Regulation News

Mobile crushers at the Japanese frontline

Metso?s mobile crushing and screening units are in the frontline in the demanding reconstruction efforts in Japan, after the nation was ravaged by the biggest earthquake and tsunami in its recorded history. Tracked, mobile Lokotracks are the quickest way to boost aggregate production ? an estimated 200 million tonnes will be required over the next decade.

?In the Tohoku district, demand for aggregates is now clearly exceeding production capacity. Even old quarries are being reopened to quickly meet the demand,? says Isamu Yamamoto, the chief secretary of the Japanese Crushed Stone Association.

?In the present economic situation, Japanese contractors cannot afford nor have the time to invest in stationary applications. Therefore, in terms of economy and time, mobile units are the only way to quickly pick up the production,? he adds.

A severe, 8.9 magnitude earthquake hit the Pacific coast of Japan, 400 kilometres northeast of Tokyo, in the early afternoon of 11 March, 2011. Buildings, ships and cars were swept away by a tsunami wall of water higher than 20 metres. More than 20,000 people died, many of whom are still missing.

In the first year, work to repair basic infrastructure, including the road network, was carried out. The actual reconstruction of coastal residential areas is about to begin. The tsunami also left behind huge masses of concrete debris and wooden structures that are now being recycled.


The Goto-Saikosyo company operates a quarry in the Ohzuchi town area, about a kilometre from the Pacific coast where the tsunami hit hardest.

Before the earthquake, the main end product of the company was silica for the local steel mill, produced in a stationary quarry. After the tsunami, demand for road base aggregates grew very fast.

?We normally produced some 90,000 tonnes of aggregates per year, and now, the same amount is required in a month. The only way to meet the demand was to invest in mobile equipment,? says Goto Rikizou, President of Goto-Saikosyo.

The first two Lokotracks, an LT96 jaw plant and an ST3.5 mobile screen, sold by Metso?s distributor UBE Techno Eng Co Ltd, arrived at the site in July 2011. They will be followed in 2012 by the LT200HP cone plant and LT7150 vertical shaft impactor plant.

Today, 70 per cent of the production is generated by the stationary plant, and 30 per cent using the Lokotrack mobile process.

?We chose Metso because of our close relationship with our local distributor,? Goto Rikizou says.

Imai Noriyuki, plant manager of Goto-Saikosyo, explains the rapid change of end product needs:
?In the nine months after the tsunami, we concentrated on producing road base materials needed to rebuild the local infrastructure. From now on, the focus will be more on end products for concrete, as the reconstruction of buildings is being started.?

According to Noriyuki, the two coming Lokotracks will guarantee the high cubicity and quality of the end products.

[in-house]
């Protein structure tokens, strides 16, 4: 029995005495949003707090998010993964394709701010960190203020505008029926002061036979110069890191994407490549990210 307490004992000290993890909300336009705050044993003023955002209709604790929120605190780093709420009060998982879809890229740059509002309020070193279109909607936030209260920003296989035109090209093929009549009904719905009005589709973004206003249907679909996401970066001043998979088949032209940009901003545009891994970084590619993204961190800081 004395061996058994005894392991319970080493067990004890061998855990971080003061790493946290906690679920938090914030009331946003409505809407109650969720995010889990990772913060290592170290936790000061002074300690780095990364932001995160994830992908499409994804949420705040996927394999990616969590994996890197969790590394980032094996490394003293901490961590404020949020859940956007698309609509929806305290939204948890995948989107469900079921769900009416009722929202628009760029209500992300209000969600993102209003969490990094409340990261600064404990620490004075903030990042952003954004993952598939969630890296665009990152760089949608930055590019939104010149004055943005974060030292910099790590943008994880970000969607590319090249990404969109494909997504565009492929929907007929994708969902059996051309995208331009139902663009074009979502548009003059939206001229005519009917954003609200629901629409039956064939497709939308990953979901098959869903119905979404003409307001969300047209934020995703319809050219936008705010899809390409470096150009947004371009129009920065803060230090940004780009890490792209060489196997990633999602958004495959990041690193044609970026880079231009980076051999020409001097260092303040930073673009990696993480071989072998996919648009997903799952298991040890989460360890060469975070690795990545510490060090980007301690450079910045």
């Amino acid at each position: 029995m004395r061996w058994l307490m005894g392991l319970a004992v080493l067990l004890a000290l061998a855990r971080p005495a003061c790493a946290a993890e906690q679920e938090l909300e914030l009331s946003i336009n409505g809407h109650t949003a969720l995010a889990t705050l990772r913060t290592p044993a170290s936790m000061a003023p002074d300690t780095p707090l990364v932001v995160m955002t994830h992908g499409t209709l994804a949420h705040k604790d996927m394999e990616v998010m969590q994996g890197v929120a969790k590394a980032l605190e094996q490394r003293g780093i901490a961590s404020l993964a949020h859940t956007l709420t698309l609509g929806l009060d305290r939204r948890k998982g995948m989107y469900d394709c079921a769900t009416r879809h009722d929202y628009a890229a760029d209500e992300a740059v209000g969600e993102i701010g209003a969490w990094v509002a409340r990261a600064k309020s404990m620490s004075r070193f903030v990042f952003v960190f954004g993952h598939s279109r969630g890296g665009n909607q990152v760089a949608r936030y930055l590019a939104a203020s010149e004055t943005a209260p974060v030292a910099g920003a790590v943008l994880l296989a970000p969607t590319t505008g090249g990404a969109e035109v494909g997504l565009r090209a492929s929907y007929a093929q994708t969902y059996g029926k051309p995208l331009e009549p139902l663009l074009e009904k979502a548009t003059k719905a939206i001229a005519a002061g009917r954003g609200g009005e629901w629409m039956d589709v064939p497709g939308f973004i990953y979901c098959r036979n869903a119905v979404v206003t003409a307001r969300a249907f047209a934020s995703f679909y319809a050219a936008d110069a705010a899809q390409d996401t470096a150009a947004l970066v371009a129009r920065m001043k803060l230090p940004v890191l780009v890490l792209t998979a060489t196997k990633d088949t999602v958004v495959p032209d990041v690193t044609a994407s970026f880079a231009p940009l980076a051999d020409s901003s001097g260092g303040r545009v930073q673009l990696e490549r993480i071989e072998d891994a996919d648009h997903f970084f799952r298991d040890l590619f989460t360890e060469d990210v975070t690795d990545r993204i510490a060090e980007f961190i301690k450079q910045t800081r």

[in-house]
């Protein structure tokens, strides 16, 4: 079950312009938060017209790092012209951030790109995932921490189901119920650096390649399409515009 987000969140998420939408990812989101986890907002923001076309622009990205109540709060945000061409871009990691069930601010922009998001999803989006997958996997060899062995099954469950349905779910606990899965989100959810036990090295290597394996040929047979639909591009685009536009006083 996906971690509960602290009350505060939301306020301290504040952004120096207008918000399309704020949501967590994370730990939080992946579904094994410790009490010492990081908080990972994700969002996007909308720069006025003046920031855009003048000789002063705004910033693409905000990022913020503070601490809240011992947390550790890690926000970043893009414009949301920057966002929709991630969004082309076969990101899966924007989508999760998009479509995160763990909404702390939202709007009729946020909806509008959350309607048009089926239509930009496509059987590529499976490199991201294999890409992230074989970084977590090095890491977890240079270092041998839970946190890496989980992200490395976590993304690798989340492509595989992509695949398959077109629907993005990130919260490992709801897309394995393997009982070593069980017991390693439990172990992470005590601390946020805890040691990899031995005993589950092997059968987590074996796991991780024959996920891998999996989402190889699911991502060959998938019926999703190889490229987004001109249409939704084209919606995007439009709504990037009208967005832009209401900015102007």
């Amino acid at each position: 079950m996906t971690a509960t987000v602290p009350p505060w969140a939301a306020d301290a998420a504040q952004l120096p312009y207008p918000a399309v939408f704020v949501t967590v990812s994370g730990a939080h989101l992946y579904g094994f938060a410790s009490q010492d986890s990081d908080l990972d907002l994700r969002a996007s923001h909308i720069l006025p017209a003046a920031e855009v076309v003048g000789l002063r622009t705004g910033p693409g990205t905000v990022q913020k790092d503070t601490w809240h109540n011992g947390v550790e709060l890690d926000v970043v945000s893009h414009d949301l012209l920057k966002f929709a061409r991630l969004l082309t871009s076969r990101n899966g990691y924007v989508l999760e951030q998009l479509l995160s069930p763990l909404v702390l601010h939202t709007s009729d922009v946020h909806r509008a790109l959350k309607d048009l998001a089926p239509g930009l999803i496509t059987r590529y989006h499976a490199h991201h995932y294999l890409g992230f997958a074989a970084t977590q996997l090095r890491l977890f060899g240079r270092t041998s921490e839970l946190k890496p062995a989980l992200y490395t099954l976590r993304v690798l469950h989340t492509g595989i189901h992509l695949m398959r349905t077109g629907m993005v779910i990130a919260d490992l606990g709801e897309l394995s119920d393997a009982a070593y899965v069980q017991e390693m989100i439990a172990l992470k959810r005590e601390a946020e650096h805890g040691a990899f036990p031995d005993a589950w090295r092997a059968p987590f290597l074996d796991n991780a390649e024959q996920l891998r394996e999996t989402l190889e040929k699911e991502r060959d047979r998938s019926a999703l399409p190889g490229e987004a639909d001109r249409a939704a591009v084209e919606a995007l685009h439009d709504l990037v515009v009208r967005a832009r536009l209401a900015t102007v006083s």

?We are happy with the first two Lokotracks. Our feed material, with its high silica content, has been a challenge for the jaw wear parts. By changing the wear profile we hope to extend the lifetime,? he adds.


The coastal city of Rikuzen Takada was among the areas hardest hit by the tsunami. Most of the coastal, residential area was wiped away by the masses of water. Today, the beach line next to the Pacific Ocean is a huge recycling area, packed with material stocks and recycling equipment.

In September 2011, Nishio Rentol launched a three-year project aimed at recycling all the concrete blocks collected from the destroyed housing nearby. The rented equipment includes a Lokotrack LT105 jaw plant, equipped with a magnetic separator, and a Lokotrack LT1100 cone plant.

?The feed we process can include anything from steel reinforcement to glass and wood, because it?s collected from destroyed houses. Therefore, some manual sorting is required. We have no problems processing it, because Lokotracks can well be rated as the number one machines in the world,? says Mori Teruka from Yamazaki Machinery, which is in charge of the mechanical support of machinery on-site.

?Therefore, I recommend Metso?s Loko-tracks to everybody.?

The only challenge Nishio Rentol has relates to the height of the feed pile. If it exceeds five metres, some natural burning of concrete may happen.

?The purity of the end product after the twin process with the Lokotrack is so good that it can be recirculated at a nearby cement factory,? Ishii Koujiro, operator of Nishio Rentol highlights.

Tohoku Sekizai Kogyo runs a quarry in Tome, 50km inland from the tsunami area, refining slate and sandstone into high quality aggregates for roads and concrete. The company?s fleet includes stationary crushers and three Metso Lokotracks.

?Mobile units provide Japanese customers with a safe and economical solution. If the high aggregates demand caused by the tsunami comes to an end, we can easily sell the mobile plants. In Japan, we also pay less tax on mobile units, thus adding business economy,? notes president Miura Masaaki.

?With Metso machinery, we can secure both high performance and excellent end-product quality ? even when processing difficult feed like slate. A good distributor guarantees quick service and spares availability, which is a big plus for us,? adds director Miura Masataka.
The next addition to Tohoku Sekizai?s Lokotrack fleet will be the ST272 mobile screen.

Source: Metso

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